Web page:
In a world where the storms of life can often feel all consuming, we must remember that we do not naturally gravitate toward goodness, gratitude, and grace. It’s easy to let our emotions and circumstances get the best of us, and let them control how we see the world. However, God’s Word teaches us that gratitude is not about sticking our heads in the sand or pretending that life is always easy; instead, it’s a way to orient our minds to the goodness of God in the midst of every emotion and circumstance.
Gratitude as a Daily Practice
Practicing gratitude is not a one-time event, but a daily practice that can transform our lives.
- It’s a conscious choice to focus on God’s presence and His work in and through us.
- It’s practicing what we want to become “good” at, because God designed our brains and bodies to be strengthened through repetition.
When we make gratitude a part of our daily routine, it becomes a powerful tool to shift our perspective and renew our minds when our circumstances threaten to overtake us.
In Philippians 4:8 (NIV), the apostle Paul encourages us to think about whatever is true, noble, right, pure, lovely, and praiseworthy. This kind of thinking doesn’t deny the existence of suffering or hardship, but rather chooses to see the goodness of God even in the midst of adversity.
Gratitude as a Reminder of God’s Goodness
Gratitude is not a cure-all, nor is it a vehicle to bypass healthy emotions like grief, anger, or fear. It is, however, a step toward noticing the goodness of God amid life’s best and hardest circumstances. As we practice gratitude, we learn to acknowledge the full range of our emotions while simultaneously recognizing the steadfast presence of God.
In Psalm 23:4 (NIV), David beautifully illustrates this concept, saying, “Even though I walk through the darkest valley, I will fear no evil, for you are with me.” Gratitude invites us to hold our feelings and experiences in the context of faith and hope, finding strength in God’s presence, even amidst the valley of the shadow of death.
Gratitude as a Thank Offering
In Scripture, we are encouraged to offer gratitude to God as a thank offering. This means that gratitude is not just a mere sentiment; it’s an intentional act of worship.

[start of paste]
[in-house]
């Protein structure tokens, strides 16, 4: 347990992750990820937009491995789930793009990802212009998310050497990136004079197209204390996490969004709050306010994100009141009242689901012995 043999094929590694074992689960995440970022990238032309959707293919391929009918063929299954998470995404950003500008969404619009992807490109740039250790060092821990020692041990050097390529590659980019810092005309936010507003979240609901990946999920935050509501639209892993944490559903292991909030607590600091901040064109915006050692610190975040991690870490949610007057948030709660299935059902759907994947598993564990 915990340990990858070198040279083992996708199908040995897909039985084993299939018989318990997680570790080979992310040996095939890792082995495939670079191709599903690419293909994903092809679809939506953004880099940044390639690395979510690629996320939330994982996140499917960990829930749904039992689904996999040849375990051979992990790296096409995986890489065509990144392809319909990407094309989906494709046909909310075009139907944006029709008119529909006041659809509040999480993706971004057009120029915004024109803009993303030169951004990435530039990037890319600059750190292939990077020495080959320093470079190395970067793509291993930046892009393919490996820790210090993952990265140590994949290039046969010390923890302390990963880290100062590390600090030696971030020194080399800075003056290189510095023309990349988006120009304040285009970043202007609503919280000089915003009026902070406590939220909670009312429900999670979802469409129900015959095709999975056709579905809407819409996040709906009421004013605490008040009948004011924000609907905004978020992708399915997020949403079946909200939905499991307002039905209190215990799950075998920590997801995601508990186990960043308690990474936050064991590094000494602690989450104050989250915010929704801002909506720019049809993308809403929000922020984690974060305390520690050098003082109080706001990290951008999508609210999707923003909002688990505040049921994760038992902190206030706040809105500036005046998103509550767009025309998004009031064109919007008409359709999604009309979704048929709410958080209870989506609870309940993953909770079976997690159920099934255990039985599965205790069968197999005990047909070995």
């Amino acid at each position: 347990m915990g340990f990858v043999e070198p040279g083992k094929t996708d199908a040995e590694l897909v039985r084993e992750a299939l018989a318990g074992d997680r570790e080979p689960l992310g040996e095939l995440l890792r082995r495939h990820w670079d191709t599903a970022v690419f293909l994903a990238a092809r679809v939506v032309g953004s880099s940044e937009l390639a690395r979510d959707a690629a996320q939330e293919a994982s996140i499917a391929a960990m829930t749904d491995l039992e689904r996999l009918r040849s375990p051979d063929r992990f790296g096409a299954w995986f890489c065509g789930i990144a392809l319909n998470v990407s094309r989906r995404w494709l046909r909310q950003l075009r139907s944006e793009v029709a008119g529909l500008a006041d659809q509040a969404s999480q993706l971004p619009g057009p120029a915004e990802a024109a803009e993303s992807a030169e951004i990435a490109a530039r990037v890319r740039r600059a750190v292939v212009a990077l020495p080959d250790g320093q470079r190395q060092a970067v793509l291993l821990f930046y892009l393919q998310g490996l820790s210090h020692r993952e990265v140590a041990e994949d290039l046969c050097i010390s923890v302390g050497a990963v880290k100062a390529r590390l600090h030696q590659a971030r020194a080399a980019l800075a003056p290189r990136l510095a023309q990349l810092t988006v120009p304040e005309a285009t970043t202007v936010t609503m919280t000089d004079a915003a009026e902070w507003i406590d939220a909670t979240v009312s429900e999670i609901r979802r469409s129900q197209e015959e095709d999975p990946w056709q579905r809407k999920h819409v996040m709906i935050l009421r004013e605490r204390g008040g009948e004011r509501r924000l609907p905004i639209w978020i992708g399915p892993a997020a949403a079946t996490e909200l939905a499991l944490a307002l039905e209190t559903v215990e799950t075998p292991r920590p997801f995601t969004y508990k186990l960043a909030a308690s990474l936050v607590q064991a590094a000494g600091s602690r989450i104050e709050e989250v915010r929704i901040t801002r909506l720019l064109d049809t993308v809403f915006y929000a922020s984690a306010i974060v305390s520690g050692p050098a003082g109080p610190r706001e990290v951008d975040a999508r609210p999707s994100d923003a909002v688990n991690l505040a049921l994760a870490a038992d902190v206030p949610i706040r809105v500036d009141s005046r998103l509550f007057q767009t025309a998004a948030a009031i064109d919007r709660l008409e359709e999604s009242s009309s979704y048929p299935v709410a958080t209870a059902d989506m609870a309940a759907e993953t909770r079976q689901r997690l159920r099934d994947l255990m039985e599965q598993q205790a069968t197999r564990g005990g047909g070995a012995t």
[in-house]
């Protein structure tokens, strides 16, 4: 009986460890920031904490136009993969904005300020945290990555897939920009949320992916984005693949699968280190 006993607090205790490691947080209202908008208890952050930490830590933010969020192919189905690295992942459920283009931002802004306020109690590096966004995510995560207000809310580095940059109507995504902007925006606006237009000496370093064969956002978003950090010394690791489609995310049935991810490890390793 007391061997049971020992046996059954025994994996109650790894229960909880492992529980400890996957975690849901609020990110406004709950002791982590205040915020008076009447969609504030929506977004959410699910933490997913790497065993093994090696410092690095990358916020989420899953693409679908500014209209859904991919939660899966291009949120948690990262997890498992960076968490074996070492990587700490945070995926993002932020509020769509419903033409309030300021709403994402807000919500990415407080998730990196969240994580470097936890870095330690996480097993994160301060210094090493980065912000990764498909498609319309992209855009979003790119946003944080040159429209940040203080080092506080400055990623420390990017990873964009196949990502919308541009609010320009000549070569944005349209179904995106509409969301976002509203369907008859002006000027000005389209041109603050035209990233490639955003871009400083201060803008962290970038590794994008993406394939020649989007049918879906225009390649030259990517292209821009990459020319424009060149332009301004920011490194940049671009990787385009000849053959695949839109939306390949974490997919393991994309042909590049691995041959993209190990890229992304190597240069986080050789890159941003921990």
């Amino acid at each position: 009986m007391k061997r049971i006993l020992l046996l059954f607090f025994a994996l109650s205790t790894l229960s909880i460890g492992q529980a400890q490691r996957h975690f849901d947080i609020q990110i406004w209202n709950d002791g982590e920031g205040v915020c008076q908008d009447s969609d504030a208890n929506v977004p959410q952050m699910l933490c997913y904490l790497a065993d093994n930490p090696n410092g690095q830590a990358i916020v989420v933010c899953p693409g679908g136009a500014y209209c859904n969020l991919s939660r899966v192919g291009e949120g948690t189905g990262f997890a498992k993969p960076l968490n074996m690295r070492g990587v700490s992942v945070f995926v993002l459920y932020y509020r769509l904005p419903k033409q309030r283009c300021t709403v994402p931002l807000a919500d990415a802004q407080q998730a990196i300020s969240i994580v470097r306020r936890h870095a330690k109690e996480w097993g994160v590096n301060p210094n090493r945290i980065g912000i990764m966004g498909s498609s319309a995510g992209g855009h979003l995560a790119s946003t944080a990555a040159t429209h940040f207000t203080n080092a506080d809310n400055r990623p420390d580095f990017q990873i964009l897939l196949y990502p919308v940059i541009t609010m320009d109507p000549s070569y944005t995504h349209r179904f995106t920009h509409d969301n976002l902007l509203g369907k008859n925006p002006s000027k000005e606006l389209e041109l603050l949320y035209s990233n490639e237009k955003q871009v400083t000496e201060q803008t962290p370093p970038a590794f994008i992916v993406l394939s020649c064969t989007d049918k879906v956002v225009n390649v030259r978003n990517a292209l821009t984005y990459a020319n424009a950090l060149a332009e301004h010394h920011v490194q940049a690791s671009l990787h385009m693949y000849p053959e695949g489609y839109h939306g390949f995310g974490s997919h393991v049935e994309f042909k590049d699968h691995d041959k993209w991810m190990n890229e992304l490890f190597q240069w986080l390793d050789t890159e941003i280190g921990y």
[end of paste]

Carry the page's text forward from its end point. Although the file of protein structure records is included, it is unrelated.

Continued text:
Psalm 50:14 (NIV) reminds us to “sacrifice thank offerings to God.” Our thank offering not only honors God, but it also provides sustenance, strength, and nourishment to our very souls. It is God’s best for us and our brains.
When we offer gratitude as a thank offering, we reorient our hearts toward God’s goodness and grace, and in doing so, we invite His presence to fill our lives with His peace and joy.
Gratitude in Action
Gratitude in action involves acknowledging and expressing thankfulness for the way we see God at work each day. It’s about recognizing the goodness of God not only in the extraordinary moments but also in the mundane and even in the challenging times. The rising of the sun, the rain that nourishes the earth and sustains life, breath in our lungs, warm coffee, a few quiet moments, the grocer’s smile, or in your co-workers greeting…
Choosing to verbally give thanks awakens the soul to see Father, Son, and Spirit, enjoying their creation and pouring out their love and mercy.
So, let us practice gratitude daily, for it is an act of worship, a source of strength, and a reminder that even in the darkest valleys, God’s goodness shines through.
Gratitude is a lifestyle that leads us to a place of deep faith and unwavering hope.
Question: How has the discipline of practicing gratitude impacted your life, your frame of mind, and/or your ministry?
About Amber Cullum
Amber Cullum is a fearlessly authentic podcaster, homeschool mom and speaker who shares relatable humor, through her own life stories, to lead women into the hard truths of faith, embraced by God’s grace. Grace Enough has been featured in Christianity Today as 1 of 12 Podcasts You Don’t Want To Miss. Find her 21 Days of Gratitude on Grace Enough podcast and a free 4 week gratitude practice at www.graceenoughpodcast.com/freegratitudepractice. Connect on social media with Amber at https://www.graceenoughpodcast.com/.